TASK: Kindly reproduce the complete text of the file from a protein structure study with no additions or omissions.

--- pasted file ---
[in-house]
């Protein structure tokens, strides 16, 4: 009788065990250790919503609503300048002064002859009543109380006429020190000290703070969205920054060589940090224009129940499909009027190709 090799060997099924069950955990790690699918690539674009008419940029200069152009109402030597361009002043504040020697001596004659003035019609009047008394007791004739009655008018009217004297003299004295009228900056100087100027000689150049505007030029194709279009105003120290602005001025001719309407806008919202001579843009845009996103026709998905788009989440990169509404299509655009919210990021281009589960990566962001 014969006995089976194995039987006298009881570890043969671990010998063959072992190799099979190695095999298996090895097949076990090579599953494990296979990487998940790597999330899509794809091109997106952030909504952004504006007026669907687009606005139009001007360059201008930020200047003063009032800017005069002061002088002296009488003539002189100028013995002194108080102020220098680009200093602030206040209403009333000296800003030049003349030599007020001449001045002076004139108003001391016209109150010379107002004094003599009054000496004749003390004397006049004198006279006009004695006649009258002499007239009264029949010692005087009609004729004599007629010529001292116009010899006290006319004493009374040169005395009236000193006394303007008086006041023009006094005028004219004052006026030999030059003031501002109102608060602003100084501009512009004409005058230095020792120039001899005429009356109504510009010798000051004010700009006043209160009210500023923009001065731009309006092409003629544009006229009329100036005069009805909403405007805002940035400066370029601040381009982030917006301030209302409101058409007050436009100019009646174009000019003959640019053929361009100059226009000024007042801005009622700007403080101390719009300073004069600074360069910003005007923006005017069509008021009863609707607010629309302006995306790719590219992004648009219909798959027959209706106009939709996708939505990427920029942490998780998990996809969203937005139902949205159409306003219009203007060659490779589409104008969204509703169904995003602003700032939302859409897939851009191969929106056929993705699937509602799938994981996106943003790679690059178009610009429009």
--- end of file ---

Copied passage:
[in-house]
């Protein structure tokens, strides 16, 4: 009788065990250790919503609503300048002064002859009543109380006429020190000290703070969205920054060589940090224009129940499909009027190709 090799060997099924069950955990790690699918690539674009008419940029200069152009109402030597361009002043504040020697001596004659003035019609009047008394007791004739009655008018009217004297003299004295009228900056100087100027000689150049505007030029194709279009105003120290602005001025001719309407806008919202001579843009845009996103026709998905788009989440990169509404299509655009919210990021281009589960990566962001 014969006995089976194995039987006298009881570890043969671990010998063959072992190799099979190695095999298996090895097949076990090579599953494990296979990487998940790597999330899509794809091109997106952030909504952004504006007026669907687009606005139009001007360059201008930020200047003063009032800017005069002061002088002296009488003539002189100028013995002194108080102020220098680009200093602030206040209403009333000296800003030049003349030599007020001449001045002076004139108003001391016209109150010379107002004094003599009054000496004749003390004397006049004198006279006009004695006649009258002499007239009264029949010692005087009609004729004599007629010529001292116009010899006290006319004493009374040169005395009236000193006394303007008086006041023009006094005028004219004052006026030999030059003031501002109102608060602003100084501009512009004409005058230095020792120039001899005429009356109504510009010798000051004010700009006043209160009210500023923009001065731009309006092409003629544009006229009329100036005069009805909403405007805002940035400066370029601040381009982030917006301030209302409101058409007050436009100019009646174009000019003959640019053929361009100059226009000024007042801005009622700007403080101390719009300073004069600074360069910003005007923006005017069509008021009863609707607010629309302006995306790719590219992004648009219909798959027959209706106009939709996708939505990427920029942490998780998990996809969203937005139902949205159409306003219009203007060659490779589409104008969204509703169904995003602003700032939302859409897939851009191969929106056929993705699937509602799938994981996106943003790679690059178009610009429009």